When Head Start programs used a broad curriculum that emphasizes both academics and social awareness over academics alone, pupils outperformed their fellow Head Start alumni in kindergarten, a new study finds.
The study looked at 356 Pennsylvania children whose preschool teachers had used the REDI curriculum—otherwise known as the Research-based, Developmentally Informed Intervention Program—funded by the federal Interagency School Readiness Consortium. The researchers found that the children in the REDI classrooms could better decode words, were more engaged in learning, more competent in solving social problems, and less aggressive than their peers whose teachers had used traditional curricula that aimed to impart specific knowledge.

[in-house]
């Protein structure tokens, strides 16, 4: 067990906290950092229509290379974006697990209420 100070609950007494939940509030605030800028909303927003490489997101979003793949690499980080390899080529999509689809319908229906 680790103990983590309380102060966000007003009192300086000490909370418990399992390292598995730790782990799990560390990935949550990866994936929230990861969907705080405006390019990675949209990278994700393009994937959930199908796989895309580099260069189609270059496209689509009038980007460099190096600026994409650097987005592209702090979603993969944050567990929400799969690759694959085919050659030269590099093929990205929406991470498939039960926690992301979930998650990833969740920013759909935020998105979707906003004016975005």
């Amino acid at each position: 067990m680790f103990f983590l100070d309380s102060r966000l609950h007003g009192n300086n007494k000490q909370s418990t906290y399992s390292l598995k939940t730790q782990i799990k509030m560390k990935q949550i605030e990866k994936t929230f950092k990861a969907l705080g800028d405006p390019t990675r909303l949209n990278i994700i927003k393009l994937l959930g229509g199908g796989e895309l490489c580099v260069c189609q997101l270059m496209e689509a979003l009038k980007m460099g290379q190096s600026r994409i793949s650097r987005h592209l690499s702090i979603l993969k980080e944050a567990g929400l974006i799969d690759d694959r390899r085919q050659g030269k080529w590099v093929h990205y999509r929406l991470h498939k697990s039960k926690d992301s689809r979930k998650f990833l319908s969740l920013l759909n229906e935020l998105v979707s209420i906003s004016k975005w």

A report on the study was published this month in the journal Child Development.
A version of this article appeared in the May 22, 2013 edition of Education Week as Early Childhood